The Lincoln Plawg - the blog with footnotes

Politics and law from a British perspective (hence Politics LAW BloG): ''People who like this sort of thing...'' as the Great Man said

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Tuesday, July 13, 2004
 

Dan Okrent's A1 with the Wall Street Journal


The Journal yesterday fronted a long piece under the hed New York Times Finds Its Watchdog Has a Strong Bite.

As a search on the guy's name will disclose, I've been keeping half an eye on Times ombud Daniel Okrent since his arrival. He's a tad more than halfway through his 18 month contract, and, I've assumed, is pacing himself - his piece on the Iraqi WMD coverage (May 30) was his first act closer.

The WSJ piece has Okrent as rubbing various elements of Times news and editorial staff up the wrong way. David Cay Johnston, darling of the left for being the author of some book on the iniquities of the Bush tax giveaway, gets a Pulitzer for snippiness:
"Sometimes you have to treat others like the Russians -- you have to demonstrate strength," says [Johnston]. "I'm just waiting for him to screw up," Mr. Okrent retorts in an interview.

Okrent says he was joking.

And he's been stepping on exalted corns:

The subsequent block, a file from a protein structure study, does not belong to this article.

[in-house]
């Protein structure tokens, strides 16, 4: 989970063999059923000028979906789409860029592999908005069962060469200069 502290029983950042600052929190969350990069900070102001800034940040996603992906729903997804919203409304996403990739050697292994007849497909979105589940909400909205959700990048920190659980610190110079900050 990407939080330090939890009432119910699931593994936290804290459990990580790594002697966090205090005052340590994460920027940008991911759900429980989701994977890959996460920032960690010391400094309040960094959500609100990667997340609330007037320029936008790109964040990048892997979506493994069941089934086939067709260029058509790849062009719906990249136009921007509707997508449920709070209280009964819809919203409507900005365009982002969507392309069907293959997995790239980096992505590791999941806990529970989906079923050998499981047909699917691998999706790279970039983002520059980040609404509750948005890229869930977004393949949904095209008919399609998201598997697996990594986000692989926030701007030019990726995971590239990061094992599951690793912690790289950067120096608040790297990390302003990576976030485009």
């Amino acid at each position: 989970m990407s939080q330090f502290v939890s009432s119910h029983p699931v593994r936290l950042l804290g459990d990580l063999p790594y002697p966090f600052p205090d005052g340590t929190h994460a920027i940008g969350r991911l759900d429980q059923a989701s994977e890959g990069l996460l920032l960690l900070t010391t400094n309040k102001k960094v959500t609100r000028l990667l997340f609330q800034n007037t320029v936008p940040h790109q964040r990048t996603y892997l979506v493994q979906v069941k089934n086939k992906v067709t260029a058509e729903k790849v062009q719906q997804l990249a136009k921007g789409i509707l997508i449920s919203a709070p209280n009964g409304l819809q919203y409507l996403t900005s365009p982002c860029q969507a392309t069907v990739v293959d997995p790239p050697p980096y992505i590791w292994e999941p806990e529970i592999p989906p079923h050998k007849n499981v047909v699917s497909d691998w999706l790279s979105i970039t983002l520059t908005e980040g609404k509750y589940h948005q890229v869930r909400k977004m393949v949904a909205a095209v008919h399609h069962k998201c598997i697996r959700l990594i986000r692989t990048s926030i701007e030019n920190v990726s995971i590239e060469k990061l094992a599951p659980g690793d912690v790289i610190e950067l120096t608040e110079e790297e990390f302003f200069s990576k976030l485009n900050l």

More recently, in an e-mail exchange, Times Executive Editor Bill Keller complained to Mr. Okrent about inquiries he was making for his column yesterday about a case of alleged child abuse. "i've got to say: man, you need a vacation," Mr. Keller wrote. "It's called reporting, right?" Mr. Okrent replied.

[Copy/pasted without amendment: does Keller commit the barbarism of unpunctuated emails? The quote is repeated later in the piece - and the I is duly capitalised.]

It's a colour piece - the sort of stuff produced by Jodi Wilgoren about John Kerry that gets the Democratic wing of the Democratic Party [1] so aerated. It puts me in mind of Lt Columbo - shambling oddball with unorthodox methods who nevertheless gets his man. Just because it fits his story arc so deliciously doesn't necessarily mean its content is questionable [2], of course.

But why the front page treatment? There's no gotcha, that I can see; it's mostly gossip - interesting for Okrent-watchers, but scarcely hard news among the top half dozen stories of the day, surely? (What were the stories that got bumped to make way for the Okrent piece, I wonder?)

  1. The phrase, I think is that of the surely-not-long-to-wait-for-canonisation Paul Wellstone.

  2. I don't know the writer, James Bandler, from a hole in the ground. The lede is clearly a feature, not a news, lede. It's not reporting with a John Kerry long face: there's a definite wry smile in the tone. Which is great: I like the piece as a read. It flips off the notion of objective journalism - another reason to like it!


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